This is PCAS3

Background: A project developed at MSU in the CSE 435 course. Working with a real customer to produce a product.

Description: This project is focused on producing an Automated Pedestrian Collison Avoidance System. Autonomous driving is an area of intense interest by the automotive industry and the public. A self-driving car must be able to stay in its own lane, brake at intersections, and remain under control during these maneuvers. The system should be capable of exhibiting basic driving skills. Another fundamental aspect of the driving function is avoiding collisions in emergency situations. In this case this has to do with pedestrians.

Betty H.C. Cheng CSE435 course page

Team members

David Levy Khankin

Role: Project Manager.

Shoimya Chowdhury

Role: Web Developer

Ricky Horan

Role: Scribe

Rikito Takai

Role: Customer Liaison.

Dorian Florescu

Role: Project Facilitator.

Publicly Accessible Links

Original Project description SW Requirements Spec Link to Prototype

Please direct all questions to Dr. Betty H.C. Cheng at

Link to Project Presentation Bibliography

Domain Research

Our study led us to the conclusion that it would be preferable if the system only operated at speeds below 50 kph. We are doing this because we wanted to give the system a slightly more authentic feel. We discovered that, in practice, accuracy decreases as speed increases, and we wanted it to continue operating within the Mr. Capaldi-specified system parameters. The speed restriction for reliability is 50 kph since there are unforeseen variables like potholes and snowy roads that might affect how well the device works.

The plus or minus 2% deceleration and the other variables that may arise outside of this in actuality are the reasons why we are doing this for the stopping distance buffer. According to our study, a full stop before 1.5 meters from the pedestrian is a good enough range for the vehicle to safely stop; the pedestrian won't feel uncomfortable and will be safe.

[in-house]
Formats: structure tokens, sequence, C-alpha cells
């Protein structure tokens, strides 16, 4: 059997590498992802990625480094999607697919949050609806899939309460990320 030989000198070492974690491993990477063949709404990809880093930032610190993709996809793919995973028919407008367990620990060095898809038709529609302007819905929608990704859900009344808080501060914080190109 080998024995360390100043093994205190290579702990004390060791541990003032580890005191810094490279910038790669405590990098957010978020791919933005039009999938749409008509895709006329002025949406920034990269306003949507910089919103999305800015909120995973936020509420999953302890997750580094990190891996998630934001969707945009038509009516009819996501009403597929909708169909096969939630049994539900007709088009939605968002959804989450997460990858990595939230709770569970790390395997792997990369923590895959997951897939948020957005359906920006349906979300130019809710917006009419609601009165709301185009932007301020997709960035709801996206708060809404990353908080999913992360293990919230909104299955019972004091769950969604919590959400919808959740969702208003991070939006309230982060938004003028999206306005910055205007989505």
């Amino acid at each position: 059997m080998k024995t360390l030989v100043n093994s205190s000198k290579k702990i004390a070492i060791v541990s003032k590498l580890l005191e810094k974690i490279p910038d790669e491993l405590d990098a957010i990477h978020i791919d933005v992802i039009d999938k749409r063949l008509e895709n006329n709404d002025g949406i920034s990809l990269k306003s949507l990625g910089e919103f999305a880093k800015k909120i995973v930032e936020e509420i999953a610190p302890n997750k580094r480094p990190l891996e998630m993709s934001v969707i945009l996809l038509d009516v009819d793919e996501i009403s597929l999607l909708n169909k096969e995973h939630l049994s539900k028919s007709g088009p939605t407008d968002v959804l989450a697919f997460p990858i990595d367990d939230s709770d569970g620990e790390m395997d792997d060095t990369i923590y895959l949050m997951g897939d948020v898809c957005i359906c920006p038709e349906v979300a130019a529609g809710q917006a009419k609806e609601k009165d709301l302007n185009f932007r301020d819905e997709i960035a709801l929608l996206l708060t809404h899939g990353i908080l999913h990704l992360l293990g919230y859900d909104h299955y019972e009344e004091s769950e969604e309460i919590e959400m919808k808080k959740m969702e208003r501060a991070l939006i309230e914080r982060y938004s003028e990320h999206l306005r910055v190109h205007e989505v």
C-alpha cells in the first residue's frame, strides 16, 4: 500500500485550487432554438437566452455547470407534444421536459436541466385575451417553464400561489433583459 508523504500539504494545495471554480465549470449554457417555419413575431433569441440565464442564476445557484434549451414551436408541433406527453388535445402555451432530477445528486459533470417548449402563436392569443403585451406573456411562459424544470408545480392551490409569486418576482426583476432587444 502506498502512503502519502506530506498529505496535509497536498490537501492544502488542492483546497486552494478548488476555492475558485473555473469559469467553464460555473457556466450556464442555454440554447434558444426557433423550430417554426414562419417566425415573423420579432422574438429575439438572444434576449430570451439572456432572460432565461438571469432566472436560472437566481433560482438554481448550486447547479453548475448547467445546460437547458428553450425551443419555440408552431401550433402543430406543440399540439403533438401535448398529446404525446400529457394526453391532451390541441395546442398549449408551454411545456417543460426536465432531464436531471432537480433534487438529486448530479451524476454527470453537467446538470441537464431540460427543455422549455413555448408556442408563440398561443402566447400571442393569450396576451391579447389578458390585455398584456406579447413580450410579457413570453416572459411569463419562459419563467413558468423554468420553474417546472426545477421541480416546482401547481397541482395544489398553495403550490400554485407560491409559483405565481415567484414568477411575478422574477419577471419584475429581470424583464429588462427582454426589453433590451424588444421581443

While this (.7g) is not normally a driver-comfortable stopping speed, it will leave the pedestrian safe in the best possible way, according to Gs. The maximum deceleration that would still be acceptable for the driver is 0.7, which accomplishes the secondary objective of wasted time.

For the limitations, we must make the supposition that the area around the vehicle is ideal; otherwise, the system will not function. Additionally, we are only using this in the customer-provided situations or very comparable variations of these scenarios, and our last restriction is that there is zero danger that any hardware or software would malfunction. This does fit the definition of the ideal atmosphere, but we wanted to be clear that everything will function flawlessly.

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